contains the active ingredient erythromycin (ethyl succinate)
Consumer Medicine Information
What is in this leaflet
This leaflet answers some common questions about E-Mycin tablets and mixtures.
It does not contain all the available information. It does not take the place of talking to your doctor or pharmacist.
All medicines have benefits and risks. Your doctor has weighed the risks of you taking E-Mycin against the benefits expected for you.
If you have any concerns about taking this medicine, talk to your doctor or pharmacist.
Keep this leaflet with your medicine. You may need to read it again.
What E-Mycin is used for
E-Mycin is used to:
- treat certain bacterial infections
- control acne, in addition to other acne treatments
- prevent infections in people with a history of rheumatic disease, congenital heart disease or other acquired valvular heart disease and who are allergic to penicillin antibiotics.
E-Mycin is an antibiotic that belongs to a group of medicines called macrolides. These medicines work by killing or stopping the growth of bacteria, which cause infections or make acne worse.
E-Mycin will not work against infections caused by viruses, such as colds or flu.
Ask your doctor if you have any questions about why E-Mycin has been prescribed for you. Your doctor may have prescribed E-Mycin for another reason.
E-Mycin is available only with a doctor's prescription.
There is no evidence that E-Mycin is addictive.
Before you take E-Mycin
When you must not take it
Do not take E-Mycin if you are allergic to:
- medicines containing erythromycin (e.g. EES) or any other antibiotic from the macrolide group (e.g. clarithromycin, roxithromycin)
- any of the ingredients listed at the end of this leaflet.
Some of the symptoms of an allergic reaction may include skin rash, itching or hives; swelling of the face, lips, tongue or other parts of the body; shortness of breath, wheezing or troubled breathing.
Do not take E-Mycin if you are taking any of the following medicines:
- terfenadine or astemizole
- cisapride, pimozide or domperidone
- class IA and III antiarrhythmics e.g. quinidine, disopyramide, procainamide, amiodarone and sotalol
- certain neuroleptics and tri- and tetracyclic antidepressants
- arsenic trioxide, methadone, budipine, certain fluoroquinolones, imidazole anti-mycotics and anti-malarials e.g. petamidine i.v.
- simvastatin, lovastatin or atorvastatin
- ergotamine or dihydroergotamine
Taking E-Mycin with any of the above medicines may cause serious side effects.
Ask your doctor or pharmacist if you are not sure if you are taking one of the above medicines.
Do not take E-Mycin if you have:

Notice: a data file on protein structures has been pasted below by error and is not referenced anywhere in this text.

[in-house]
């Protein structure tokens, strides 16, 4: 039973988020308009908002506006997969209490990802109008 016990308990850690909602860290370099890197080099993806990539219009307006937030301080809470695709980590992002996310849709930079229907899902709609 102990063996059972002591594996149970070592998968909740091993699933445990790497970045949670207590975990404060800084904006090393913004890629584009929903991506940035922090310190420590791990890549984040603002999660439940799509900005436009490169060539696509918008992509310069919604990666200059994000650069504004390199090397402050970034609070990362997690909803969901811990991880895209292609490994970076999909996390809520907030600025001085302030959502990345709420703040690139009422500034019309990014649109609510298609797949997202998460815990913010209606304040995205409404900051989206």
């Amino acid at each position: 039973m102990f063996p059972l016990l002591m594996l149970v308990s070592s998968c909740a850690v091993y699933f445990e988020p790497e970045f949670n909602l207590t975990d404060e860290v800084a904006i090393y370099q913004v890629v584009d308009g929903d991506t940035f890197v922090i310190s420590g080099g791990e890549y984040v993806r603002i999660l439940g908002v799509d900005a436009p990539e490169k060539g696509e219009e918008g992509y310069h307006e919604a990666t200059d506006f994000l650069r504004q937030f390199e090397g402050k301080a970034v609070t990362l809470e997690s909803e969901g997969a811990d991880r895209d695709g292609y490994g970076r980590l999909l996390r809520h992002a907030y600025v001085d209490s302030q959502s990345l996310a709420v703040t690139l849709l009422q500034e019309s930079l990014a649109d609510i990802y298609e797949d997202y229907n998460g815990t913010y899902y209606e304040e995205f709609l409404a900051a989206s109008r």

- severe liver disease
- heart rhythm disorders from birth of have developed it
- irregular heartbeat or severe chronic heart failure
- deficiency of potassium and magnesium in blood
Do not take E-Mycin if the packaging shows signs of tampering or the tablets or mixtures do not look quite right.
Do not take E-Mycin if the expiry date (EXP) printed on the label has passed. If you take this medicine after the expiry date, it may not work as well.
Do not use any E-Mycin mixture left in the bottle after 10 days.
If you are not sure whether you should start taking E-Mycin, talk to your doctor.
Before you start to take it
Tell your doctor if you are allergic to any other medicines, foods, dyes or preservatives.
Tell your doctor if you are pregnant or plan to become pregnant. Your doctor will discuss the risks and benefits of taking E-Mycin during pregnancy.
Tell your doctor if you are breastfeeding or wish to breastfeed. Your doctor will discuss the risks and benefits of taking E-Mycin when breastfeeding.
Tell your doctor if you have any medical conditions including:
- liver problems
- heart problems
- myasthenia gravis, a condition in which the muscles become weak and tire easily
- eye disorder
If you have not told your doctor about any of the above, tell them before you start taking E-Mycin.
Taking other medicines
Tell your doctor or pharmacist if you are taking any other medicines, including medicines you can buy without a prescription from a pharmacy, supermarket or health food shop.
Some medicines may interfere with EES. These include:
- medicines used to prevent blood clotting, such as warfarin, acenocoumarol
- some medicines used for epilepsy such as phenytoin, carbamazepine, hexobarbital, phenobarbital and valproate
- theophylline, a medicine used to treat asthma
- diltiazem, verapamil, felodipine and mibefradil, medicines used to treat high blood pressure and certain heart conditions
- digoxin, a medicine used to treat heart failure
- omeprazole and cimetidine, used to prevent ulcers by reducing amount of acid produced in stomach
- ciclosporin, used to prevent organ transplant rejection or to treat certain problems with the immune system
- tacrolimus, used as an adjunct to kidney transplantation
- triazolam, zopiclone and midazolam, used to treat sleeplessness
- nefazodone and St. John's wort, medicines used to treat depression
- alprazolam used to treat anxiety disorders
- methylprednisolone, a corticosteroid
- vinblastine, a medicine used to treat Hodgkin's Disease
- sildenafil, used to treat erectile dysfunction in adult males
- mizolastine and ebastine medicines used to treat allergies such as hay fever
- ritonavir, used to treat infections in patients with advanced HIV infection
- medicines used to treat fungal infections such as ketoconazole, itraconazole, fluconazole